1887

Abstract

Repression of the cellular gene is part of the immune evasion strategy of the γherpes virus Epstein–Barr virus (EBV) during its lytic replication cycle in B-cells. In part, this is mediated through downregulation of MHC class II gene expression via the targeted repression of , the cellular master regulator of MHC class II gene expression. This repression is achieved through a reduction in promoter activity, initiated by the EBV transcription and replication factor, Zta (, EB1, ZEBRA). Zta is the earliest gene expressed during the lytic replication cycle. Zta interacts with sequence-specific elements in promoters, enhancers and the replication origin (ZREs), and also modulates gene expression through interaction with cellular transcription factors and co-activators. Here, we explore the requirements for Zta-mediated repression of the promoter. We find that repression by Zta is specific for the promoter and can be achieved in the absence of other EBV genes. Surprisingly, we find that the dimerization region of Zta is not required to mediate repression. This contrasts with an obligate requirement of this region to correctly orientate the DNA contact regions of Zta to mediate activation of gene expression through ZREs. Additional support for the model that Zta represses the promoter without direct DNA binding comes from promoter mapping that shows that repression does not require the presence of a ZRE in the promoter.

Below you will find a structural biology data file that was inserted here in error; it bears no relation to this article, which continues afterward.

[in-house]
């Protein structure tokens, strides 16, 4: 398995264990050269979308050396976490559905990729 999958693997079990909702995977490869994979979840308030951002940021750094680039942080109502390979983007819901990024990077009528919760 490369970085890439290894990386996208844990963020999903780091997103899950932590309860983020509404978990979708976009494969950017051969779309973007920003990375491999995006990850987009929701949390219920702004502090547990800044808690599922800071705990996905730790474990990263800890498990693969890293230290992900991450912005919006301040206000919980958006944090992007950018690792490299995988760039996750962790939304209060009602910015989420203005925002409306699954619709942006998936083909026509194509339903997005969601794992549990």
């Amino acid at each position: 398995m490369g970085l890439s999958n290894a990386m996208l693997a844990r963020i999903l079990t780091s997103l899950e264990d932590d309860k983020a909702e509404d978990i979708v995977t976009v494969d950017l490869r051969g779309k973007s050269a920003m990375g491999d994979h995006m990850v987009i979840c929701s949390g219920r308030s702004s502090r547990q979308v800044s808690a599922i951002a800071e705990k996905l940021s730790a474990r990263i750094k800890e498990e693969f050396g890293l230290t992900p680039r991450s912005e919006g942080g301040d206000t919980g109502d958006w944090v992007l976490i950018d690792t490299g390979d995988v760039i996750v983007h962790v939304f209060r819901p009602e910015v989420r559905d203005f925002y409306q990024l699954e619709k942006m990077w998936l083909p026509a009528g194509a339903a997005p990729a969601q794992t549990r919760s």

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2016-03-01
2020-01-22
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